Association of Different Physical Activity Domains on All-Cause Mortality in Adults Participating in Primary Care in the Brazilian National Health System: 4-Year Follow-up

in Journal of Physical Activity and Health
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Background:

Evidence has shown that physical activity (PA) is associated with low mortality risk. However, data about reduced mortality due to PA are scarce in developing countries and the dose–response relationship between PA from different domains and all-cause mortality remains unclear. Thus, the aim of this study is to investigate the association of PA from different domains on all-cause mortality among Brazilian adults.

Methods:

679 males and females composed the study sample. Participants were divided into quartile groups according to PA from different domains (occupational, sports, and leisure-time). Medical records were used to identify the cause of the death. Cox regression analysis was performed to determine the independent associations of PA from different domains and all-cause mortality.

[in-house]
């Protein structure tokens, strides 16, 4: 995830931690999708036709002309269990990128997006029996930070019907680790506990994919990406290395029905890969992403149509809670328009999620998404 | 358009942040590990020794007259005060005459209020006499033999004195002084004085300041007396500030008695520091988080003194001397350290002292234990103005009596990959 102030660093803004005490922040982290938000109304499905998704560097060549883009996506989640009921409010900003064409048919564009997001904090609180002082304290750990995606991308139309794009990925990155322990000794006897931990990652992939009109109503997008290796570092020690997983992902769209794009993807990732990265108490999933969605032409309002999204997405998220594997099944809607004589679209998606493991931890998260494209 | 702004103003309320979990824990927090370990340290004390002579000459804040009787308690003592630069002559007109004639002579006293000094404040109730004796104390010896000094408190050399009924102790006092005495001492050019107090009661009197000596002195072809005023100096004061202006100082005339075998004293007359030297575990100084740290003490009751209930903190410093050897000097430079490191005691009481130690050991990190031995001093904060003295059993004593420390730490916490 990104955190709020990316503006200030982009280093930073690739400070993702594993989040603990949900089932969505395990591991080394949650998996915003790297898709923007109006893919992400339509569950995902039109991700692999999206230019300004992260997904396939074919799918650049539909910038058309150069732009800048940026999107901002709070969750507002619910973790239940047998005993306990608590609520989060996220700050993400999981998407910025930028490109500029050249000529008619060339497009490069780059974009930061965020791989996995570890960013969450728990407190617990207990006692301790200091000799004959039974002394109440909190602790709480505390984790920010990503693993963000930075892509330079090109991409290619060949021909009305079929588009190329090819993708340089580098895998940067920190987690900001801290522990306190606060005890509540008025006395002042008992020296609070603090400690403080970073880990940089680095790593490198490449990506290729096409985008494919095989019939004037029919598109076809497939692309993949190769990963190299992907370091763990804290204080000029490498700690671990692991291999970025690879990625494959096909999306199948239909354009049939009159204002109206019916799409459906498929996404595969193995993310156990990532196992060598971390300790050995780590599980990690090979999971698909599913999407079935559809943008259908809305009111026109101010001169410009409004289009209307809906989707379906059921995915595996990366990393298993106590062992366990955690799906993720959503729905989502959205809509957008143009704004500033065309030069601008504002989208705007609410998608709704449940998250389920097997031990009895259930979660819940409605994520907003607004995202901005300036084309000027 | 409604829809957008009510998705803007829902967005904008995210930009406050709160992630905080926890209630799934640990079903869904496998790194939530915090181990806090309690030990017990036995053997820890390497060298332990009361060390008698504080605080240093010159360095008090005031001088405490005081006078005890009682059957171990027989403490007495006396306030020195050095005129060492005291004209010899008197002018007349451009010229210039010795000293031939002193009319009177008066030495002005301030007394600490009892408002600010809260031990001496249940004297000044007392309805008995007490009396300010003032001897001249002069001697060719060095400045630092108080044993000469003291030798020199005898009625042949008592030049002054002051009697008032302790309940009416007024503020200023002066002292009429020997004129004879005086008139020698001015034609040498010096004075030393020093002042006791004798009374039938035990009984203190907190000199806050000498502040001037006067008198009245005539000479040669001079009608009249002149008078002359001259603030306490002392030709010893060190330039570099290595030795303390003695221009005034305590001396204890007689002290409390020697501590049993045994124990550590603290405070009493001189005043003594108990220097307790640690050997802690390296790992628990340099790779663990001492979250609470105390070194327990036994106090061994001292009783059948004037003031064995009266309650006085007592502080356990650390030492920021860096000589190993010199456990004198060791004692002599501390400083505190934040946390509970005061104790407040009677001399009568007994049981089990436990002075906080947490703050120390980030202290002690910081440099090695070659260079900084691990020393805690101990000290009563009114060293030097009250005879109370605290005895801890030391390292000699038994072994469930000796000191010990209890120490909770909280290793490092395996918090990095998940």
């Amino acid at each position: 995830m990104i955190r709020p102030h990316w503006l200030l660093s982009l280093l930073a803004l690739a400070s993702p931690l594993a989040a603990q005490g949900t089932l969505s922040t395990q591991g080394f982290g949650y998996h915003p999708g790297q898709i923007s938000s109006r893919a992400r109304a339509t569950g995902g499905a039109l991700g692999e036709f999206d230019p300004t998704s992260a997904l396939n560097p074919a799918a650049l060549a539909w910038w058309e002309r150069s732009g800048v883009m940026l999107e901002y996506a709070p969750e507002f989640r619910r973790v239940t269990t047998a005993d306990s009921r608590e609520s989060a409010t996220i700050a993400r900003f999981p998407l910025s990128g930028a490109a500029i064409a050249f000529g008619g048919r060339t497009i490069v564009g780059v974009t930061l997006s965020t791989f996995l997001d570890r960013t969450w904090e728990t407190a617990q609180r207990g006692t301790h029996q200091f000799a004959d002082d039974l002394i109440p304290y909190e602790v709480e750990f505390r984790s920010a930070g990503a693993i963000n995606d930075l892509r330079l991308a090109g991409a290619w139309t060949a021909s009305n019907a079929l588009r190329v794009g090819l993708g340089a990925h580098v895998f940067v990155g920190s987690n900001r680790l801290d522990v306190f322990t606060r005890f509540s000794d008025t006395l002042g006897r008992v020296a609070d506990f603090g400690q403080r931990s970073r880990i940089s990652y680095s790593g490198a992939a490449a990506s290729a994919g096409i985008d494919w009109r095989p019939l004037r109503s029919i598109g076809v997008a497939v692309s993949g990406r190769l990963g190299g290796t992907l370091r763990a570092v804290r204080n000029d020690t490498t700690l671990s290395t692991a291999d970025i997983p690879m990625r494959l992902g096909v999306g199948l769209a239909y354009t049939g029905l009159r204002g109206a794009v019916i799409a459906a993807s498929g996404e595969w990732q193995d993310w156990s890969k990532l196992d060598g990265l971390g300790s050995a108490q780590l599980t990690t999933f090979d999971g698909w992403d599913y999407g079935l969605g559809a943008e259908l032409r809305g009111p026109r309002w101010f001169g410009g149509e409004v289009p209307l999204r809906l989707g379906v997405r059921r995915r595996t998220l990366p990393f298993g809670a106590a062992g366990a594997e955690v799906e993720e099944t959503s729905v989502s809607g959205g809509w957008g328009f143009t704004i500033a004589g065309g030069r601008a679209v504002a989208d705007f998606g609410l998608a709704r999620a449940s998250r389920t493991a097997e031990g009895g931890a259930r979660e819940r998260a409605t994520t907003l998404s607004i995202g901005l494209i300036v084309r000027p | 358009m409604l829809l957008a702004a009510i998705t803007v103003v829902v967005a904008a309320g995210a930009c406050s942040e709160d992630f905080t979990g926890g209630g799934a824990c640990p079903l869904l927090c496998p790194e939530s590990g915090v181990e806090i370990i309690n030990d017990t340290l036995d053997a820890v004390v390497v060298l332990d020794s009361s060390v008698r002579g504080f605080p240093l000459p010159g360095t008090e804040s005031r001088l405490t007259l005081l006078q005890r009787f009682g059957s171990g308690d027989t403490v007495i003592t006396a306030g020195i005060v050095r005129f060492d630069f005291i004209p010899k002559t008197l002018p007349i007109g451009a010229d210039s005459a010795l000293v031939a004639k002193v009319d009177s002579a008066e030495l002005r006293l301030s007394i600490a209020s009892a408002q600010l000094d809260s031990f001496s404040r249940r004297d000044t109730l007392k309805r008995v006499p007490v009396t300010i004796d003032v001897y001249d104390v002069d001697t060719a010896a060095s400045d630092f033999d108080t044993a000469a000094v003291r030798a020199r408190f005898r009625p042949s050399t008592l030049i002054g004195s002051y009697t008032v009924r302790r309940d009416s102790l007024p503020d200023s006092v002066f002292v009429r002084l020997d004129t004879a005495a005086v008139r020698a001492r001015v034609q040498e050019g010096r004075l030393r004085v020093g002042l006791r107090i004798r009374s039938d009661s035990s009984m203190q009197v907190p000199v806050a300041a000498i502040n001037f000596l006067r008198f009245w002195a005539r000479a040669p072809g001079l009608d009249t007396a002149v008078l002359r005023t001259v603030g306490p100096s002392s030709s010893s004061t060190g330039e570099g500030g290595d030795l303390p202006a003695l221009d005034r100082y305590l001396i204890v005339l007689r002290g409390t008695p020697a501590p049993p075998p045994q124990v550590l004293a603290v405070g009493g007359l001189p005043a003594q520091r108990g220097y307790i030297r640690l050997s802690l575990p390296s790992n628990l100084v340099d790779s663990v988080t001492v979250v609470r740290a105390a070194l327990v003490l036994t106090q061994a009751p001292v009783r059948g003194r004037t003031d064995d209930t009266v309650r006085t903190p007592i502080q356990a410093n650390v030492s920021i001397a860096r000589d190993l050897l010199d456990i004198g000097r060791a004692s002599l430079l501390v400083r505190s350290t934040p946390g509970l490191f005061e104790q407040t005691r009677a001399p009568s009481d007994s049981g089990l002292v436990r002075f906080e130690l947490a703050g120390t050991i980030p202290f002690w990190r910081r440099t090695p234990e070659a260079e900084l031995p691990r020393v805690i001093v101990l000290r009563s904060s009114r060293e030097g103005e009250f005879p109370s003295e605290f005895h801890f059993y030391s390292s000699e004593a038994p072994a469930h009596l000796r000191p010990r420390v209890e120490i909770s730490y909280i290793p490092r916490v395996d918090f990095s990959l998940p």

Results:

During the follow-up period, 59 participants died. The most prevalent cause of death was circulatory system diseases (n = 20; 33.9% [21.8%–45.9%]). Higher scores of occupational (HR= 0.45 [95% CI: 0.20–0.97]), sports (HR= 0.44 [95% CI: 0.20–0.95]) and overall PA (HR= 0.40 [95% CI: 0.17–0.90]) were associated with lower mortality, even after adjustment for confounders.

Conclusions:

The findings in this study showed the importance of being active in different domains to reduce mortality risk.

Turi is with the Biosciences Institute, UNESP, Rio Claro Campus, Rio Claro, SP, Brazil. Codogno and Fernandes are with the Dept of Physical Education, UNESP, Presidente Prudente Campus, Presidente Prudente, SP, Brazil; and the Biosciences Institute, UNESP, Rio Claro Campus, Rio Claro, SP, Brazil. Sui and Blair are with the Dept of Exercise Science. University of South Carolina, Columbia, SC, USA. Lavie is with the Dept of Cardiovascular Diseases, John Ochsner Heart and Vascular Institute, Ochsner Clinical School, University of Queensland School of Medicine, New Orleans, LA; and the Dept of Preventive Medicine, Pennington Biomedical Research Center, Baton Rouge, LA. Monteiro is with the Dept of Physical Education, UNESP, Bauru Campus, Bauru, SP, Brazil; and the Biosciences Institute, UNESP, Rio Claro Campus, Rio Claro, SP, Brazil.

Turi (brunaturi@hotmail.com) is corresponding author.